Popular Science Monthly/Volume 22/February 1883/The African in the United States
|THE AFRICAN IN THE UNITED STATES.|
THE future of the African in the United States is, in the judgment of many, the gravest question of the day. It must, from its nature, swell in volume and thrust itself forward more and more; and though the evils as depicted in these pages be in their worst forms comparatively remote, yet, if there be real grounds for them, the time for action in seeking and applying a remedy lies in the present. The far-reaching and critical character of the subject demands that it should be approached without political bias, and treated solely from the point of view of the national welfare.
In this spirit the reader is referred to the tabulated figures on a succeeding page, derived from an analysis of the census of the United States, and of several of the Southern States, for each decade from 1830 to 1880 inclusive, and showing the rate per cent of increase or decrease of the white and the black population for the basis of the following discussion.
The very high rate of increase for the whites in the United States, in the first, second, and third decades, is due to a copious immigration adding itself to a lesser population. As the population of a country swells, and the immigration remains about the same, the rate per cent of increase falls.
The enormous rate of increase in several of the States, in the early decades, notably Arkansas and Mississippi, is altogether abnormal, and readily accounted for. These were then new regions, just opening to settlers, and the older slave States poured into their rich bosoms an overwhelming tide. Multitudes of whites, with and without slaves, like bees from a hive, swarmed forth from the older States, to settle in these cheap and productive parts. Hence it is that South Carolina, for an example, shows, from 1830 to 1840, an increase of only one half per cent for the whites, and three per cent for the blacks, while for Arkansas the corresponding figures are two hundred and six per cent, and three hundred and thirty-two per cent. Only when States have been fairly settled, and peculiar causes affecting population removed, does an enumeration reveal the natural increase of a people; and this, as a wide and accurate observation in the United States has shown, can not be, under the most favorable circumstances, above thirty-five per cent—at least for the white race.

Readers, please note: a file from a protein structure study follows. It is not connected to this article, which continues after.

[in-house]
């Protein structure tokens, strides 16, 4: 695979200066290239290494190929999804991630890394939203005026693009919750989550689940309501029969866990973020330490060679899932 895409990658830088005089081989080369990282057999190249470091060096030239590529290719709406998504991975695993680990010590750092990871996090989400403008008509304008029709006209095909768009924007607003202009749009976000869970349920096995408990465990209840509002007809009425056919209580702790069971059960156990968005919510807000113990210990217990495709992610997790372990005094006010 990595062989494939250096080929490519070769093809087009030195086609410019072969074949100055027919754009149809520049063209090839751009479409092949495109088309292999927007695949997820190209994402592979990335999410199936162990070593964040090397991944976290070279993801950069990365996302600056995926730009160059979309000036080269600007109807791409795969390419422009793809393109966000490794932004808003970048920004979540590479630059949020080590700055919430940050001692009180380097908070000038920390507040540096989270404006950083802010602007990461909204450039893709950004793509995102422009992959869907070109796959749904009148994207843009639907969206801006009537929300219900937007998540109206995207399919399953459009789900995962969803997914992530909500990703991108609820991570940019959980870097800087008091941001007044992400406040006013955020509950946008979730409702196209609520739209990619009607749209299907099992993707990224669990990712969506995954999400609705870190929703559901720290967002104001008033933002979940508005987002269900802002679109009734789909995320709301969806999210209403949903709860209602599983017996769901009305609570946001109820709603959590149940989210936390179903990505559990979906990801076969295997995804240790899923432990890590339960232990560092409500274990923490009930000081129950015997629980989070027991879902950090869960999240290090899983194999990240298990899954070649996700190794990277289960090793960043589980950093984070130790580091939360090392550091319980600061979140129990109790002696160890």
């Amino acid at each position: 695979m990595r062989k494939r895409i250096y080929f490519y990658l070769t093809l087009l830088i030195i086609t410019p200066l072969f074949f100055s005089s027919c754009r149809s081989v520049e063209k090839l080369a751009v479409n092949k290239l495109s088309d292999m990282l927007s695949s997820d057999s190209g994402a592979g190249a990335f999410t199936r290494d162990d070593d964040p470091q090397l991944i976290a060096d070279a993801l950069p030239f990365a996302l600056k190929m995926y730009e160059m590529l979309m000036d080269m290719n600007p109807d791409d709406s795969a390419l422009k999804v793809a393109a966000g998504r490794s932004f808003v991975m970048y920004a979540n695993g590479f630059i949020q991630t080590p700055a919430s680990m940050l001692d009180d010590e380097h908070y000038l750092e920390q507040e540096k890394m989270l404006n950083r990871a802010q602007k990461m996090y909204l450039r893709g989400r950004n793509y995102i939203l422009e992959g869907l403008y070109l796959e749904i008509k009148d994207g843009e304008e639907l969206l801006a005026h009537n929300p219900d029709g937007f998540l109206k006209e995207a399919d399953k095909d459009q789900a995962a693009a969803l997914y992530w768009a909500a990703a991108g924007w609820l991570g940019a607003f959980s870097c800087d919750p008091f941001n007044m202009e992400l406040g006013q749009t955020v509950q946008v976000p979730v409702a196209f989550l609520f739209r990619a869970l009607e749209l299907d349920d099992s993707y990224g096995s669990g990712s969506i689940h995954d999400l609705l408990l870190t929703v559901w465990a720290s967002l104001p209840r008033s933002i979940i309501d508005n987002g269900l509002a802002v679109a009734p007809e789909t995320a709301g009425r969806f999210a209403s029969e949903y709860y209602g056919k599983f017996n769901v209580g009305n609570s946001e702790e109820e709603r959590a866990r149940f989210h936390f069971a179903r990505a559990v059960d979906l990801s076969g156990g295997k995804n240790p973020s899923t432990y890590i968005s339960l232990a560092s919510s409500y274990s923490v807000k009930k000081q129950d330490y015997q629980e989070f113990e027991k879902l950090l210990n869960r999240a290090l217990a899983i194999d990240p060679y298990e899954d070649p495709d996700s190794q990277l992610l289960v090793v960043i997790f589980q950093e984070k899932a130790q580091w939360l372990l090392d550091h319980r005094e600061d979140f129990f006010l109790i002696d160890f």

Thoughtful minds awaited with special interest the results of the census for 1880. It closed the first decade of freedom for the blacks; and whether this race, under its new conditions, was an increasing or decreasing one—whether it was increasing more rapidly than the whites, or otherwise—these were questions of critical and far-reaching importance.
It is seen that over the United States the gain for the whites has been twenty-nine per cent, that for the blacks thirty-four per cent, and that the latter is by much the highest figure reached by the blacks in the several decades. Referring to the figures of the last decade, belonging to the States, it is further seen that, while the gain in all these States, both for white and black, is remarkably high, the gain in several instances—as in the case of Arkansas, South Carolina, and Mississippi (for the blacks)—is too high to be credible, transcending as it does the natural procreative power of the most prolific race. (The reader will remember that from 1870 to 1880 the population of these States received little or no accession from immigration.) The gain in population, immediately succeeding a continued and desolating war, must be more or less abnormally large. It is readily accounted for by the separation of husbands and wives, the procrastination of marriage on the part of the young, and the prevailing destitution, at least comparative destitution, accompanying a state of war. But, with every allowance on these grounds, the rate of increase in the States just mentioned remains incredible, and either the census for 1870, or that for 1880, must be in error.